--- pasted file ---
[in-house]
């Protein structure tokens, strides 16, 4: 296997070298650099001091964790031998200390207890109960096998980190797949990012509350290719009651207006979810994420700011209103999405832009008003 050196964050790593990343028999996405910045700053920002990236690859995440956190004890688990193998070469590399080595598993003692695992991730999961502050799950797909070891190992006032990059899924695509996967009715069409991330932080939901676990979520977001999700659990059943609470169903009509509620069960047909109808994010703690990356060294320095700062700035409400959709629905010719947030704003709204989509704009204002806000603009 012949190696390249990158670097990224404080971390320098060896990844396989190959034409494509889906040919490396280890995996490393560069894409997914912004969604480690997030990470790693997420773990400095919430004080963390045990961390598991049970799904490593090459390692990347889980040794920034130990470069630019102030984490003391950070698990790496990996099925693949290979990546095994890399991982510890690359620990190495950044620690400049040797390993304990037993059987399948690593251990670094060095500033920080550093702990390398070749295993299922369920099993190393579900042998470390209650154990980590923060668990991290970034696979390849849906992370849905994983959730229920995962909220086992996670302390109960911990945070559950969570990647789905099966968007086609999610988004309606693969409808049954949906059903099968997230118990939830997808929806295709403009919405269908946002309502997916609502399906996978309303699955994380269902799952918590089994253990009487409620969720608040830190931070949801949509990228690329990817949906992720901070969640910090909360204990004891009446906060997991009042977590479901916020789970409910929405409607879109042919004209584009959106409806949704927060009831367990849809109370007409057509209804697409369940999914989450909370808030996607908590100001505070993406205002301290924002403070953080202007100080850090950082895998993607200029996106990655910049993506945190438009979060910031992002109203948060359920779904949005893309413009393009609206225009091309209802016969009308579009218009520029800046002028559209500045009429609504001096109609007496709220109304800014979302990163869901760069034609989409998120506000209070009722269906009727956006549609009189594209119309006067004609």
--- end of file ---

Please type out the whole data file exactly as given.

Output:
[in-house]
């Protein structure tokens, strides 16, 4: 296997070298650099001091964790031998200390207890109960096998980190797949990012509350290719009651207006979810994420700011209103999405832009008003 050196964050790593990343028999996405910045700053920002990236690859995440956190004890688990193998070469590399080595598993003692695992991730999961502050799950797909070891190992006032990059899924695509996967009715069409991330932080939901676990979520977001999700659990059943609470169903009509509620069960047909109808994010703690990356060294320095700062700035409400959709629905010719947030704003709204989509704009204002806000603009 012949190696390249990158670097990224404080971390320098060896990844396989190959034409494509889906040919490396280890995996490393560069894409997914912004969604480690997030990470790693997420773990400095919430004080963390045990961390598991049970799904490593090459390692990347889980040794920034130990470069630019102030984490003391950070698990790496990996099925693949290979990546095994890399991982510890690359620990190495950044620690400049040797390993304990037993059987399948690593251990670094060095500033920080550093702990390398070749295993299922369920099993190393579900042998470390209650154990980590923060668990991290970034696979390849849906992370849905994983959730229920995962909220086992996670302390109960911990945070559950969570990647789905099966968007086609999610988004309606693969409808049954949906059903099968997230118990939830997808929806295709403009919405269908946002309502997916609502399906996978309303699955994380269902799952918590089994253990009487409620969720608040830190931070949801949509990228690329990817949906992720901070969640910090909360204990004891009446906060997991009042977590479901916020789970409910929405409607879109042919004209584009959106409806949704927060009831367990849809109370007409057509209804697409369940999914989450909370808030996607908590100001505070993406205002301290924002403070953080202007100080850090950082895998993607200029996106990655910049993506945190438009979060910031992002109203948060359920779904949005893309413009393009609206225009091309209802016969009308579009218009520029800046002028559209500045009429609504001096109609007496709220109304800014979302990163869901760069034609989409998120506000209070009722269906009727956006549609009189594209119309006067004609």